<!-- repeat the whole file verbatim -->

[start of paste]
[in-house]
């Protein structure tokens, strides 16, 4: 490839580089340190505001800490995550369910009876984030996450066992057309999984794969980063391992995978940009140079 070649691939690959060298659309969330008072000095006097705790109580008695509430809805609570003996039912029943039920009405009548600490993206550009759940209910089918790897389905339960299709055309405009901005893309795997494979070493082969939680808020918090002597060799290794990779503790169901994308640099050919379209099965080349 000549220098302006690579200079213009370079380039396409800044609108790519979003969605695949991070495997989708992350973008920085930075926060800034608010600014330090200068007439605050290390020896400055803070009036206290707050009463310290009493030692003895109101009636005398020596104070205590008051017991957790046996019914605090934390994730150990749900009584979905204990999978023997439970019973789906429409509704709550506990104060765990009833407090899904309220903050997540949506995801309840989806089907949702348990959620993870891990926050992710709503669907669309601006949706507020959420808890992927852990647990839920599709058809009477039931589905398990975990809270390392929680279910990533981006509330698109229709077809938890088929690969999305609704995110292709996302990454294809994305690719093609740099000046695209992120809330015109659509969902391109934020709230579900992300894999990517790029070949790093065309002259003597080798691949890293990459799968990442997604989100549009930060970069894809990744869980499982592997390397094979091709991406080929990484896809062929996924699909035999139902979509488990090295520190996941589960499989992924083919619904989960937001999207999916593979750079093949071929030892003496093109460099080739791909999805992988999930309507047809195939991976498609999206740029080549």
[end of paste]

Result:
[in-house]
């Protein structure tokens, strides 16, 4: 490839580089340190505001800490995550369910009876984030996450066992057309999984794969980063391992995978940009140079 070649691939690959060298659309969330008072000095006097705790109580008695509430809805609570003996039912029943039920009405009548600490993206550009759940209910089918790897389905339960299709055309405009901005893309795997494979070493082969939680808020918090002597060799290794990779503790169901994308640099050919379209099965080349 000549220098302006690579200079213009370079380039396409800044609108790519979003969605695949991070495997989708992350973008920085930075926060800034608010600014330090200068007439605050290390020896400055803070009036206290707050009463310290009493030692003895109101009636005398020596104070205590008051017991957790046996019914605090934390994730150990749900009584979905204990999978023997439970019973789906429409509704709550506990104060765990009833407090899904309220903050997540949506995801309840989806089907949702348990959620993870891990926050992710709503669907669309601006949706507020959420808890992927852990647990839920599709058809009477039931589905398990975990809270390392929680279910990533981006509330698109229709077809938890088929690969999305609704995110292709996302990454294809994305690719093609740099000046695209992120809330015109659509969902391109934020709230579900992300894999990517790029070949790093065309002259003597080798691949890293990459799968990442997604989100549009930060970069894809990744869980499982592997390397094979091709991406080929990484896809062929996924699909035999139902979509488990090295520190996941589960499989992924083919619904989960937001999207999916593979750079093949071929030892003496093109460099080739791909999805992988999930309507047809195939991976498609999206740029080549």